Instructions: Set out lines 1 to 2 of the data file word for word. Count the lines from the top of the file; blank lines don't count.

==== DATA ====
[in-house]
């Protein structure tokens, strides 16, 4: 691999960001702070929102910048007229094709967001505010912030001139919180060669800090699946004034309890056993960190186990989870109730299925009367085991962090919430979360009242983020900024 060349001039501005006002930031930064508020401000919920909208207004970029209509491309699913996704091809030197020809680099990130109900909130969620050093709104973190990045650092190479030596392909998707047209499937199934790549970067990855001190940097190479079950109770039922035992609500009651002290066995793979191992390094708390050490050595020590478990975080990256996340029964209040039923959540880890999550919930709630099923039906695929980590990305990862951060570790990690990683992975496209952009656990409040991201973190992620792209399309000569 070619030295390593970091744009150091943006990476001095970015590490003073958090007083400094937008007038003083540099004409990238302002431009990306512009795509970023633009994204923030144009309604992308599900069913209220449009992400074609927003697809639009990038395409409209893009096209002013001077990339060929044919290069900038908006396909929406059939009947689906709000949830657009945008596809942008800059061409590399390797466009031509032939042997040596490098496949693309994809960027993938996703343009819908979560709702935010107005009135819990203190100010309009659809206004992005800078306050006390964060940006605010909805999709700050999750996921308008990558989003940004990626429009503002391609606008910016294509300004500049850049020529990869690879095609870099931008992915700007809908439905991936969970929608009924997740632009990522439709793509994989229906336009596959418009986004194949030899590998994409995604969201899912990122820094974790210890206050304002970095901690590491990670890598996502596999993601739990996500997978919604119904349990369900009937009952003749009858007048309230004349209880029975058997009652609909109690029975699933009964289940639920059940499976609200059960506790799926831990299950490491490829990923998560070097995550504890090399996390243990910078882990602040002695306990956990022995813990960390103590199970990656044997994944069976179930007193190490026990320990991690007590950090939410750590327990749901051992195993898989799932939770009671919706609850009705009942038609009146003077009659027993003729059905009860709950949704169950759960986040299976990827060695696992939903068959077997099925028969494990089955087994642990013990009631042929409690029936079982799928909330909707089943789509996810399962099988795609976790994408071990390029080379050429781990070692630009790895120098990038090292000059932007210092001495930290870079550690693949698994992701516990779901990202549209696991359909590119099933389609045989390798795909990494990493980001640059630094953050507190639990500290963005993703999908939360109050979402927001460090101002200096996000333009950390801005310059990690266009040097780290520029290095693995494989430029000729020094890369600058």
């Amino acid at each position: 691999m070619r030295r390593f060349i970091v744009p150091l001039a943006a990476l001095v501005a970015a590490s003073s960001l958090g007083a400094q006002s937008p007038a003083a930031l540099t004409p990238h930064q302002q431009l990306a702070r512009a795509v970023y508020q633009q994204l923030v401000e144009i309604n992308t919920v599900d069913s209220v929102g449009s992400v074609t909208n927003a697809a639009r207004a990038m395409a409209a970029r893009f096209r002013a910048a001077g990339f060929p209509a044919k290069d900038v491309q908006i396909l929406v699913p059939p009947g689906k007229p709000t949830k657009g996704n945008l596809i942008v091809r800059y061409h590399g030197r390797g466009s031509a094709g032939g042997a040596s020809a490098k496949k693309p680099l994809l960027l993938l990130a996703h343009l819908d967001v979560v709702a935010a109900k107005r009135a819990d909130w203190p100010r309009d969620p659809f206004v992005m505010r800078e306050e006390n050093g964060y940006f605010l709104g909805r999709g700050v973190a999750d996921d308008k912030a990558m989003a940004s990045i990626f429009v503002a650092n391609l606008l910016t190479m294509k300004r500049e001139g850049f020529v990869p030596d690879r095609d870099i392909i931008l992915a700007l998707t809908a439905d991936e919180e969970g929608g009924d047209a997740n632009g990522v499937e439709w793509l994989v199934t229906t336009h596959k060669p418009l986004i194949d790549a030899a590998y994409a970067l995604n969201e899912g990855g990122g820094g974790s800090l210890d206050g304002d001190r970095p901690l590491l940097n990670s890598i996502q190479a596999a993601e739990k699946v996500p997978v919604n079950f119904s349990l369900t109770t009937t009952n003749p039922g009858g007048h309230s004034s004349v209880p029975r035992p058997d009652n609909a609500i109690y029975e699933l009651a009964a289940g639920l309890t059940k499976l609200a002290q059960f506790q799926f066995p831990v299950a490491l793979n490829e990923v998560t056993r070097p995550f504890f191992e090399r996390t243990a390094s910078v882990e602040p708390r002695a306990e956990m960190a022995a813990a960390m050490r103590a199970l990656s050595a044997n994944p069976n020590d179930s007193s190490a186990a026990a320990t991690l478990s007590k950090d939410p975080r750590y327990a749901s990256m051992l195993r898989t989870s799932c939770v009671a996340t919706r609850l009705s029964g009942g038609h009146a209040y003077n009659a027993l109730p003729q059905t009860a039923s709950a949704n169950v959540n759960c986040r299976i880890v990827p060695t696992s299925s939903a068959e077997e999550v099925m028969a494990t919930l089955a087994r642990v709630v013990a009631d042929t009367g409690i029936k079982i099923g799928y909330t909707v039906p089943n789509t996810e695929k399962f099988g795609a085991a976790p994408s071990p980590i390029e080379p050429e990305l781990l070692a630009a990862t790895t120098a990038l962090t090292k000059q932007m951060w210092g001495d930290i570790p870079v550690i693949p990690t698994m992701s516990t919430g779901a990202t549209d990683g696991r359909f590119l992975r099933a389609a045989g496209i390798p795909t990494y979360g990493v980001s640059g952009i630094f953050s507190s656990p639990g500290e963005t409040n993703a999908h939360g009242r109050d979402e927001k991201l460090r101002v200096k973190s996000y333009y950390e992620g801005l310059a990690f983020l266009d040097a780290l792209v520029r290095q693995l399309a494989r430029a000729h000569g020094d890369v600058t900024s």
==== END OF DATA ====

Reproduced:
[in-house]
């Protein structure tokens, strides 16, 4: 691999960001702070929102910048007229094709967001505010912030001139919180060669800090699946004034309890056993960190186990989870109730299925009367085991962090919430979360009242983020900024 060349001039501005006002930031930064508020401000919920909208207004970029209509491309699913996704091809030197020809680099990130109900909130969620050093709104973190990045650092190479030596392909998707047209499937199934790549970067990855001190940097190479079950109770039922035992609500009651002290066995793979191992390094708390050490050595020590478990975080990256996340029964209040039923959540880890999550919930709630099923039906695929980590990305990862951060570790990690990683992975496209952009656990409040991201973190992620792209399309000569 070619030295390593970091744009150091943006990476001095970015590490003073958090007083400094937008007038003083540099004409990238302002431009990306512009795509970023633009994204923030144009309604992308599900069913209220449009992400074609927003697809639009990038395409409209893009096209002013001077990339060929044919290069900038908006396909929406059939009947689906709000949830657009945008596809942008800059061409590399390797466009031509032939042997040596490098496949693309994809960027993938996703343009819908979560709702935010107005009135819990203190100010309009659809206004992005800078306050006390964060940006605010909805999709700050999750996921308008990558989003940004990626429009503002391609606008910016294509300004500049850049020529990869690879095609870099931008992915700007809908439905991936969970929608009924997740632009990522439709793509994989229906336009596959418009986004194949030899590998994409995604969201899912990122820094974790210890206050304002970095901690590491990670890598996502596999993601739990996500997978919604119904349990369900009937009952003749009858007048309230004349209880029975058997009652609909109690029975699933009964289940639920059940499976609200059960506790799926831990299950490491490829990923998560070097995550504890090399996390243990910078882990602040002695306990956990022995813990960390103590199970990656044997994944069976179930007193190490026990320990991690007590950090939410750590327990749901051992195993898989799932939770009671919706609850009705009942038609009146003077009659027993003729059905009860709950949704169950759960986040299976990827060695696992939903068959077997099925028969494990089955087994642990013990009631042929409690029936079982799928909330909707089943789509996810399962099988795609976790994408071990390029080379050429781990070692630009790895120098990038090292000059932007210092001495930290870079550690693949698994992701516990779901990202549209696991359909590119099933389609045989390798795909990494990493980001640059630094953050507190639990500290963005993703999908939360109050979402927001460090101002200096996000333009950390801005310059990690266009040097780290520029290095693995494989430029000729020094890369600058």